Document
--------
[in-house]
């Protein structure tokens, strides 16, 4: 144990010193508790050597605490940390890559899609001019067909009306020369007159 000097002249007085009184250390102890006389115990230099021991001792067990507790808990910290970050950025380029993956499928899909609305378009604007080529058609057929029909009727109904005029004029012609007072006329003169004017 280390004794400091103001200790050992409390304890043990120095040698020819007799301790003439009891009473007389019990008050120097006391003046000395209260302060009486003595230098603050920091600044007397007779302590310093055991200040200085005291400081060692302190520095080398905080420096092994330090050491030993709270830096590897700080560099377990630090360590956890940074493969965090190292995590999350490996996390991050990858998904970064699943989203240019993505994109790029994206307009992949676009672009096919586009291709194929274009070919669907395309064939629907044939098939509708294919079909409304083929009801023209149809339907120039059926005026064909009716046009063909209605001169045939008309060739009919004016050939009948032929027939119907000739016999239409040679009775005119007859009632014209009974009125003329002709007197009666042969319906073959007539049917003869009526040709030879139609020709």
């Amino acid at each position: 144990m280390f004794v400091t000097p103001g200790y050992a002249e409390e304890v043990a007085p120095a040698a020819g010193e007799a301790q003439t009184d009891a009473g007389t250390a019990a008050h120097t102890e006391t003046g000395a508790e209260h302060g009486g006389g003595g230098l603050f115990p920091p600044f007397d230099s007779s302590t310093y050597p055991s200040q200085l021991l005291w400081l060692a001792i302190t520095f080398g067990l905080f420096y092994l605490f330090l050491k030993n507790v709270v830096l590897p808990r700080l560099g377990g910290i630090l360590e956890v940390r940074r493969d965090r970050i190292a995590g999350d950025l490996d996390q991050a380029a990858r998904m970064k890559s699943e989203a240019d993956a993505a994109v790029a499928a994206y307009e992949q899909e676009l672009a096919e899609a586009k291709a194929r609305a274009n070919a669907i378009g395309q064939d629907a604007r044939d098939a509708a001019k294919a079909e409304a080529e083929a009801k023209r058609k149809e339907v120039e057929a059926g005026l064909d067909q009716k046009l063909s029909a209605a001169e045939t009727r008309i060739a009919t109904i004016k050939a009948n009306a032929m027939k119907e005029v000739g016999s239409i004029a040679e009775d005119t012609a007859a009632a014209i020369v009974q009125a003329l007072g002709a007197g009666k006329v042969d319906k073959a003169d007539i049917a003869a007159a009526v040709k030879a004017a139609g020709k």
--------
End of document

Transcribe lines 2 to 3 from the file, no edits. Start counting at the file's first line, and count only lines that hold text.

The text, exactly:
């Protein structure tokens, strides 16, 4: 144990010193508790050597605490940390890559899609001019067909009306020369007159 000097002249007085009184250390102890006389115990230099021991001792067990507790808990910290970050950025380029993956499928899909609305378009604007080529058609057929029909009727109904005029004029012609007072006329003169004017 280390004794400091103001200790050992409390304890043990120095040698020819007799301790003439009891009473007389019990008050120097006391003046000395209260302060009486003595230098603050920091600044007397007779302590310093055991200040200085005291400081060692302190520095080398905080420096092994330090050491030993709270830096590897700080560099377990630090360590956890940074493969965090190292995590999350490996996390991050990858998904970064699943989203240019993505994109790029994206307009992949676009672009096919586009291709194929274009070919669907395309064939629907044939098939509708294919079909409304083929009801023209149809339907120039059926005026064909009716046009063909209605001169045939008309060739009919004016050939009948032929027939119907000739016999239409040679009775005119007859009632014209009974009125003329002709007197009666042969319906073959007539049917003869009526040709030879139609020709």
């Amino acid at each position: 144990m280390f004794v400091t000097p103001g200790y050992a002249e409390e304890v043990a007085p120095a040698a020819g010193e007799a301790q003439t009184d009891a009473g007389t250390a019990a008050h120097t102890e006391t003046g000395a508790e209260h302060g009486g006389g003595g230098l603050f115990p920091p600044f007397d230099s007779s302590t310093y050597p055991s200040q200085l021991l005291w400081l060692a001792i302190t520095f080398g067990l905080f420096y092994l605490f330090l050491k030993n507790v709270v830096l590897p808990r700080l560099g377990g910290i630090l360590e956890v940390r940074r493969d965090r970050i190292a995590g999350d950025l490996d996390q991050a380029a990858r998904m970064k890559s699943e989203a240019d993956a993505a994109v790029a499928a994206y307009e992949q899909e676009l672009a096919e899609a586009k291709a194929r609305a274009n070919a669907i378009g395309q064939d629907a604007r044939d098939a509708a001019k294919a079909e409304a080529e083929a009801k023209r058609k149809e339907v120039e057929a059926g005026l064909d067909q009716k046009l063909s029909a209605a001169e045939t009727r008309i060739a009919t109904i004016k050939a009948n009306a032929m027939k119907e005029v000739g016999s239409i004029a040679e009775d005119t012609a007859a009632a014209i020369v009974q009125a003329l007072g002709a007197g009666k006329v042969d319906k073959a003169d007539i049917a003869a007159a009526v040709k030879a004017a139609g020709k």